Shakespeare or Carroll?

 

 

 

 

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I would pick Shakespeare. *insert gasps and awkward silence from audience*

Last week, I let myself finally read “Alice’s Adventures in Wonderland.” It was in my giant, red book with both of Alice’s stories and tons of annotations to go along with it. I would have thought this worth my time.

But I was disappointed.

I hate saying that, because I have friends who love Lewis Carroll’s masterpiece. But unless you want to read what appears to be utter nonsense, this isn’t your piece of toast. The crazy we are met with in the Disney movies are basically right out of the book.

What took me by surprise, I think, was not everyone talking about purely insane things. That I already knew. What I wasn’t prepared for was the strange transitions Carroll threw in. I suppose this a comparison to how we move around in dreams. First, we are with Alice in the hall with the doors. She keeps growing bigger and smaller in an attempt to get the key or to get into the door the key is for. When this leads to ill success, Alice becomes small enough to swim in her own tears. She spots a mouse swimming too and ends up accidentally insulting him many times with talking about cats and dogs. But then there are other animals in the water and they then swim to shore on a nice beach – wait, what?

Where did the hallway go? What happened to the doors? How did she get out? I notice now that the Disney cartoon did kids a favor and made a somewhat logically reason for her escape. She is so tiny that she fits into the keyhole and is gone. Not so with the book. One moment you’re here, and then another you’re there. And you can’t quite fix the exact moment that a bridge might have been there to sensibly fill the gap.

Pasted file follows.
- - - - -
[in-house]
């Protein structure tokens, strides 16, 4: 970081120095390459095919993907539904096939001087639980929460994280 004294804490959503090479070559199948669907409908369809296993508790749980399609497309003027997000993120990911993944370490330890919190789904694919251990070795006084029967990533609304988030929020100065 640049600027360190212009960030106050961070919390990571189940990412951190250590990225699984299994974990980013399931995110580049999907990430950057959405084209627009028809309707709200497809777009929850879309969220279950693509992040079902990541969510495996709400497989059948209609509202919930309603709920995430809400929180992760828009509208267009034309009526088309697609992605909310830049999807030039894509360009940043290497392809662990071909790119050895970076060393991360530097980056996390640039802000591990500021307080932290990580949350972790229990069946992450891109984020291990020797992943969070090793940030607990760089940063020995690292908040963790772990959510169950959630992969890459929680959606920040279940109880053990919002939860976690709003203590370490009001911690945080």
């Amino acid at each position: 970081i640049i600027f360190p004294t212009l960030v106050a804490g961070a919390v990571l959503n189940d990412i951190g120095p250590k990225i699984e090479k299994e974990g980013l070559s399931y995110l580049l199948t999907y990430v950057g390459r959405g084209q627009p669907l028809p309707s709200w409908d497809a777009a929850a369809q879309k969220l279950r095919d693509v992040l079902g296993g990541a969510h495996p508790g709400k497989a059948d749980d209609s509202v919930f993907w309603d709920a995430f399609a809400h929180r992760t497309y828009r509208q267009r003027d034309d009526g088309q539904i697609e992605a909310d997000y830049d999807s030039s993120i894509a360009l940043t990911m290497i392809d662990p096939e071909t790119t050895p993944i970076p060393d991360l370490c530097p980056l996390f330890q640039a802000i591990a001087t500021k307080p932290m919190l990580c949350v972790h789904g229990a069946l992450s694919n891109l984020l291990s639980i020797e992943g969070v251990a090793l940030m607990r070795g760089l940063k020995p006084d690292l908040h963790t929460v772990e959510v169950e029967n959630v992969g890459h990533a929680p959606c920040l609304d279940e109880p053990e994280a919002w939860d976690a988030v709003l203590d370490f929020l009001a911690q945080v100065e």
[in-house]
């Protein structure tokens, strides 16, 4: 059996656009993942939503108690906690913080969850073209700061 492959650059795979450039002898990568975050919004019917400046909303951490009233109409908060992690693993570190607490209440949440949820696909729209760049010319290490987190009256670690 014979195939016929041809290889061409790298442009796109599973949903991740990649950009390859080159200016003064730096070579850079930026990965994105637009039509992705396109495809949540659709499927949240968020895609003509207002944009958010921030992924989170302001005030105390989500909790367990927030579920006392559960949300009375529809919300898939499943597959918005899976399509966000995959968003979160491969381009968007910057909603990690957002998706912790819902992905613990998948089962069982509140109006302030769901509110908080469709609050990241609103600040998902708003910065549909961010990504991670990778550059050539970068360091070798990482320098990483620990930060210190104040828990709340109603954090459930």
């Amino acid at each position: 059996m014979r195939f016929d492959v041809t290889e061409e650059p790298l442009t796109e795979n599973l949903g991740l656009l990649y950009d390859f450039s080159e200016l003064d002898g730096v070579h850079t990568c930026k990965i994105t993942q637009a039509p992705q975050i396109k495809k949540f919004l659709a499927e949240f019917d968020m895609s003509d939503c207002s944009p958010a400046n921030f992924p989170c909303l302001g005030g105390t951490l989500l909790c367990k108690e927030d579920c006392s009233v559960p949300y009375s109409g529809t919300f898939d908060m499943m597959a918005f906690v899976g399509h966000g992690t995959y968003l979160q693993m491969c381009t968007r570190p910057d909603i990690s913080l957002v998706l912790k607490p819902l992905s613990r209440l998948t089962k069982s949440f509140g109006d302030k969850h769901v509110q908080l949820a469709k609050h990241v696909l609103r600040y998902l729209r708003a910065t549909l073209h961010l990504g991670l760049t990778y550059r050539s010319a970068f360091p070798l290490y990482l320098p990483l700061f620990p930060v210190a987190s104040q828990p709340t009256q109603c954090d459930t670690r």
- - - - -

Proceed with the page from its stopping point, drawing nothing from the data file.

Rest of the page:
This happens more and more in the story. And while reading the book out loud was loads of fun, I thought I was on the verge of a headache afterwards. I didn’t even want to move on to “Through the Looking Glass, and What Alice Found There.” I thought, Nope. There may come a day where I will pick that book up and indulge until my eyes are sore. But it is not this day.

So why Shakespeare?

Yesterday I finished reading his play, “The Merry Wives of Windsor.” It was truly hilarious, different, yet with familiar styles thrown in; and it made sense. At last. Something that made sense. Basically, a man named John Falstaff tries to woo two wives at once. The wives, on finding he sent them love-letters at the same time, decide they will play sweet revenge on him. Meanwhile, the one wife’s husband, Ford, suspects his wife of betrayal. He disguises himself as a man named Brook and meets with Falstaff, saying he too wants to woo Mistress Ford. Needless to say, the wives not only get revenge on Falstaff once, but three times. The third is the climax, where he is publicly humiliated for his deeds.